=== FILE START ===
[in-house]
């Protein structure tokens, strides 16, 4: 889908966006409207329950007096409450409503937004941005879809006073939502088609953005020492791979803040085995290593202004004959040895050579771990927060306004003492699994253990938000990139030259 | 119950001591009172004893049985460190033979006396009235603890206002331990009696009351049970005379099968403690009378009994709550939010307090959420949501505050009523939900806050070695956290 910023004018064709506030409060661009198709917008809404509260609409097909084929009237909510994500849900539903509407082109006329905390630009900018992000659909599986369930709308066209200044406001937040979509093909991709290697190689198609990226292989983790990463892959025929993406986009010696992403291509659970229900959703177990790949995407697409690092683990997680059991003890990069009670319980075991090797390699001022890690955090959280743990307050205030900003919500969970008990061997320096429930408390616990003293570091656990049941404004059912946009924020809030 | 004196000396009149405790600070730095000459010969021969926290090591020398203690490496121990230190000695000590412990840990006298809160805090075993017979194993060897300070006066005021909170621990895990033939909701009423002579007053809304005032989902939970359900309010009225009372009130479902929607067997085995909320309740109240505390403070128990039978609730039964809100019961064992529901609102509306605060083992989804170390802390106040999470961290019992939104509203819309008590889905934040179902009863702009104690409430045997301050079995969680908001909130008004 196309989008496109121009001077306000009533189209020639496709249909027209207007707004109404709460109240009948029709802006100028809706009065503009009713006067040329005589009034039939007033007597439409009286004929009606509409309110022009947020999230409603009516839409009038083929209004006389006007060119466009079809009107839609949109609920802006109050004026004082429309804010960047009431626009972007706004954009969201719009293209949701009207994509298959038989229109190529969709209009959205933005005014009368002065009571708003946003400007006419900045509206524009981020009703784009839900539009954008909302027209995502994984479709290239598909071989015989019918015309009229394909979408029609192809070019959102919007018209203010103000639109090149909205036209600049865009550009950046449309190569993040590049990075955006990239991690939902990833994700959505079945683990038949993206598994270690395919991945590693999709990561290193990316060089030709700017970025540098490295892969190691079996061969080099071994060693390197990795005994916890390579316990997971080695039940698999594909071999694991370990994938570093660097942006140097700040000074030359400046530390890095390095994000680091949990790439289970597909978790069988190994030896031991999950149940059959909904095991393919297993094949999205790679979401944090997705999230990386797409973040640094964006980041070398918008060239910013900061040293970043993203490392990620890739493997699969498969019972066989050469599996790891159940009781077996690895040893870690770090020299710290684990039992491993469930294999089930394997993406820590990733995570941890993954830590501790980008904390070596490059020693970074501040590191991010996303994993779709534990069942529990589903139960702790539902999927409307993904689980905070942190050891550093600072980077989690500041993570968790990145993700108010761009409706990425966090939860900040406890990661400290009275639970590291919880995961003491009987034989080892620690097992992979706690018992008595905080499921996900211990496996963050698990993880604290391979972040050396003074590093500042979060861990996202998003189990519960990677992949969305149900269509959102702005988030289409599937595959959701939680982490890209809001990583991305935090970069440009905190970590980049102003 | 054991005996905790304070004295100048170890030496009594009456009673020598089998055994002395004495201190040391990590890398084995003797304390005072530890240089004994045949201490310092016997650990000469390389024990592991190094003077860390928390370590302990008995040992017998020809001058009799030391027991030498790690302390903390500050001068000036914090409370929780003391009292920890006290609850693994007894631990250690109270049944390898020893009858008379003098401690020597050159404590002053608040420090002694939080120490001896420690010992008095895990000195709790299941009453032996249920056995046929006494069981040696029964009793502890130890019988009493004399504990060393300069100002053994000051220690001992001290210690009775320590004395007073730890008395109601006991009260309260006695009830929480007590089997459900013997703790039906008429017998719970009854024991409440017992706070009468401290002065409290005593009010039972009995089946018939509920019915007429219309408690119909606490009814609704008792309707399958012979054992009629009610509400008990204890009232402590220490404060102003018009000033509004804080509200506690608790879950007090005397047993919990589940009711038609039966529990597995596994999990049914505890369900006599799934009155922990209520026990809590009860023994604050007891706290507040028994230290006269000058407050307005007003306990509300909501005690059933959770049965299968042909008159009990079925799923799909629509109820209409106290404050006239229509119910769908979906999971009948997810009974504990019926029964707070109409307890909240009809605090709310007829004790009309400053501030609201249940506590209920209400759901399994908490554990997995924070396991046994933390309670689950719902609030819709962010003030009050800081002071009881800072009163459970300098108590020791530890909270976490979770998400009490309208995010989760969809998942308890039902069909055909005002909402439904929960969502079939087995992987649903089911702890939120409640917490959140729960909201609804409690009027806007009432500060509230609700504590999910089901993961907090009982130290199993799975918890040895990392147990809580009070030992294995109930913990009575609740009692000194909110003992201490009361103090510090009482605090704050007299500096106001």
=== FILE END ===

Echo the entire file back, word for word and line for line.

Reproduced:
[in-house]
């Protein structure tokens, strides 16, 4: 889908966006409207329950007096409450409503937004941005879809006073939502088609953005020492791979803040085995290593202004004959040895050579771990927060306004003492699994253990938000990139030259 | 119950001591009172004893049985460190033979006396009235603890206002331990009696009351049970005379099968403690009378009994709550939010307090959420949501505050009523939900806050070695956290 910023004018064709506030409060661009198709917008809404509260609409097909084929009237909510994500849900539903509407082109006329905390630009900018992000659909599986369930709308066209200044406001937040979509093909991709290697190689198609990226292989983790990463892959025929993406986009010696992403291509659970229900959703177990790949995407697409690092683990997680059991003890990069009670319980075991090797390699001022890690955090959280743990307050205030900003919500969970008990061997320096429930408390616990003293570091656990049941404004059912946009924020809030 | 004196000396009149405790600070730095000459010969021969926290090591020398203690490496121990230190000695000590412990840990006298809160805090075993017979194993060897300070006066005021909170621990895990033939909701009423002579007053809304005032989902939970359900309010009225009372009130479902929607067997085995909320309740109240505390403070128990039978609730039964809100019961064992529901609102509306605060083992989804170390802390106040999470961290019992939104509203819309008590889905934040179902009863702009104690409430045997301050079995969680908001909130008004 196309989008496109121009001077306000009533189209020639496709249909027209207007707004109404709460109240009948029709802006100028809706009065503009009713006067040329005589009034039939007033007597439409009286004929009606509409309110022009947020999230409603009516839409009038083929209004006389006007060119466009079809009107839609949109609920802006109050004026004082429309804010960047009431626009972007706004954009969201719009293209949701009207994509298959038989229109190529969709209009959205933005005014009368002065009571708003946003400007006419900045509206524009981020009703784009839900539009954008909302027209995502994984479709290239598909071989015989019918015309009229394909979408029609192809070019959102919007018209203010103000639109090149909205036209600049865009550009950046449309190569993040590049990075955006990239991690939902990833994700959505079945683990038949993206598994270690395919991945590693999709990561290193990316060089030709700017970025540098490295892969190691079996061969080099071994060693390197990795005994916890390579316990997971080695039940698999594909071999694991370990994938570093660097942006140097700040000074030359400046530390890095390095994000680091949990790439289970597909978790069988190994030896031991999950149940059959909904095991393919297993094949999205790679979401944090997705999230990386797409973040640094964006980041070398918008060239910013900061040293970043993203490392990620890739493997699969498969019972066989050469599996790891159940009781077996690895040893870690770090020299710290684990039992491993469930294999089930394997993406820590990733995570941890993954830590501790980008904390070596490059020693970074501040590191991010996303994993779709534990069942529990589903139960702790539902999927409307993904689980905070942190050891550093600072980077989690500041993570968790990145993700108010761009409706990425966090939860900040406890990661400290009275639970590291919880995961003491009987034989080892620690097992992979706690018992008595905080499921996900211990496996963050698990993880604290391979972040050396003074590093500042979060861990996202998003189990519960990677992949969305149900269509959102702005988030289409599937595959959701939680982490890209809001990583991305935090970069440009905190970590980049102003 | 054991005996905790304070004295100048170890030496009594009456009673020598089998055994002395004495201190040391990590890398084995003797304390005072530890240089004994045949201490310092016997650990000469390389024990592991190094003077860390928390370590302990008995040992017998020809001058009799030391027991030498790690302390903390500050001068000036914090409370929780003391009292920890006290609850693994007894631990250690109270049944390898020893009858008379003098401690020597050159404590002053608040420090002694939080120490001896420690010992008095895990000195709790299941009453032996249920056995046929006494069981040696029964009793502890130890019988009493004399504990060393300069100002053994000051220690001992001290210690009775320590004395007073730890008395109601006991009260309260006695009830929480007590089997459900013997703790039906008429017998719970009854024991409440017992706070009468401290002065409290005593009010039972009995089946018939509920019915007429219309408690119909606490009814609704008792309707399958012979054992009629009610509400008990204890009232402590220490404060102003018009000033509004804080509200506690608790879950007090005397047993919990589940009711038609039966529990597995596994999990049914505890369900006599799934009155922990209520026990809590009860023994604050007891706290507040028994230290006269000058407050307005007003306990509300909501005690059933959770049965299968042909008159009990079925799923799909629509109820209409106290404050006239229509119910769908979906999971009948997810009974504990019926029964707070109409307890909240009809605090709310007829004790009309400053501030609201249940506590209920209400759901399994908490554990997995924070396991046994933390309670689950719902609030819709962010003030009050800081002071009881800072009163459970300098108590020791530890909270976490979770998400009490309208995010989760969809998942308890039902069909055909005002909402439904929960969502079939087995992987649903089911702890939120409640917490959140729960909201609804409690009027806007009432500060509230609700504590999910089901993961907090009982130290199993799975918890040895990392147990809580009070030992294995109930913990009575609740009692000194909110003992201490009361103090510090009482605090704050007299500096106001």